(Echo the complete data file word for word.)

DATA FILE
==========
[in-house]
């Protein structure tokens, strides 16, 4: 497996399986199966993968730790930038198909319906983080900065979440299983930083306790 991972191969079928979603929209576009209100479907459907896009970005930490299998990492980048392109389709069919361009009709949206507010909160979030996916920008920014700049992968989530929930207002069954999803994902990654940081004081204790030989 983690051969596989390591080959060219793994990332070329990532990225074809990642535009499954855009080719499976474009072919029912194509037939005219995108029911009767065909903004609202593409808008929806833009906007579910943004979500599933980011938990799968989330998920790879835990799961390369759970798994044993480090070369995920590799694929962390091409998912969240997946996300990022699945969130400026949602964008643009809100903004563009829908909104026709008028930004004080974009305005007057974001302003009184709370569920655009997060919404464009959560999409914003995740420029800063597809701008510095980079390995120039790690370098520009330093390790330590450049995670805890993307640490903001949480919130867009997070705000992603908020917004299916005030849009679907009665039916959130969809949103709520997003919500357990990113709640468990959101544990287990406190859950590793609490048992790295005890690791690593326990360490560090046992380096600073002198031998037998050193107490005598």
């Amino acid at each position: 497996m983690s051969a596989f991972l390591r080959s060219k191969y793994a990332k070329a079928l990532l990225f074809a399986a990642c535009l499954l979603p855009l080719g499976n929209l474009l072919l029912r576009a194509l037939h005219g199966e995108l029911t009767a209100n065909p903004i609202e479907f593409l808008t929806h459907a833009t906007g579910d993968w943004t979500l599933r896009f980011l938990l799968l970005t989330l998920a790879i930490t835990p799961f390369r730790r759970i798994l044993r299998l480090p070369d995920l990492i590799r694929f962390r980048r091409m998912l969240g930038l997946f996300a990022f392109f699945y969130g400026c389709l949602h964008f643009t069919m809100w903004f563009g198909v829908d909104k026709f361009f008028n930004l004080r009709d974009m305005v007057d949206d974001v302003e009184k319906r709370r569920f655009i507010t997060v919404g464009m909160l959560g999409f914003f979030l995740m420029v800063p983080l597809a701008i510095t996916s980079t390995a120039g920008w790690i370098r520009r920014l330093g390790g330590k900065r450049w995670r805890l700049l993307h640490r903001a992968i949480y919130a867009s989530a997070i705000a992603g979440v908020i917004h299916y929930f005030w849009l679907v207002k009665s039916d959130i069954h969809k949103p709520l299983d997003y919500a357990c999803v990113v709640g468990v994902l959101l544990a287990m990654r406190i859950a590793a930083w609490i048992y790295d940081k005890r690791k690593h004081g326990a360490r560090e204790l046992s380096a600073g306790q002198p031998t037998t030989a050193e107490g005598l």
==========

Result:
[in-house]
């Protein structure tokens, strides 16, 4: 497996399986199966993968730790930038198909319906983080900065979440299983930083306790 991972191969079928979603929209576009209100479907459907896009970005930490299998990492980048392109389709069919361009009709949206507010909160979030996916920008920014700049992968989530929930207002069954999803994902990654940081004081204790030989 983690051969596989390591080959060219793994990332070329990532990225074809990642535009499954855009080719499976474009072919029912194509037939005219995108029911009767065909903004609202593409808008929806833009906007579910943004979500599933980011938990799968989330998920790879835990799961390369759970798994044993480090070369995920590799694929962390091409998912969240997946996300990022699945969130400026949602964008643009809100903004563009829908909104026709008028930004004080974009305005007057974001302003009184709370569920655009997060919404464009959560999409914003995740420029800063597809701008510095980079390995120039790690370098520009330093390790330590450049995670805890993307640490903001949480919130867009997070705000992603908020917004299916005030849009679907009665039916959130969809949103709520997003919500357990990113709640468990959101544990287990406190859950590793609490048992790295005890690791690593326990360490560090046992380096600073002198031998037998050193107490005598």
């Amino acid at each position: 497996m983690s051969a596989f991972l390591r080959s060219k191969y793994a990332k070329a079928l990532l990225f074809a399986a990642c535009l499954l979603p855009l080719g499976n929209l474009l072919l029912r576009a194509l037939h005219g199966e995108l029911t009767a209100n065909p903004i609202e479907f593409l808008t929806h459907a833009t906007g579910d993968w943004t979500l599933r896009f980011l938990l799968l970005t989330l998920a790879i930490t835990p799961f390369r730790r759970i798994l044993r299998l480090p070369d995920l990492i590799r694929f962390r980048r091409m998912l969240g930038l997946f996300a990022f392109f699945y969130g400026c389709l949602h964008f643009t069919m809100w903004f563009g198909v829908d909104k026709f361009f008028n930004l004080r009709d974009m305005v007057d949206d974001v302003e009184k319906r709370r569920f655009i507010t997060v919404g464009m909160l959560g999409f914003f979030l995740m420029v800063p983080l597809a701008i510095t996916s980079t390995a120039g920008w790690i370098r520009r920014l330093g390790g330590k900065r450049w995670r805890l700049l993307h640490r903001a992968i949480y919130a867009s989530a997070i705000a992603g979440v908020i917004h299916y929930f005030w849009l679907v207002k009665s039916d959130i069954h969809k949103p709520l299983d997003y919500a357990c999803v990113v709640g468990v994902l959101l544990a287990m990654r406190i859950a590793a930083w609490i048992y790295d940081k005890r690791k690593h004081g326990a360490r560090e204790l046992s380096a600073g306790q002198p031998t037998t030989a050193e107490g005598l």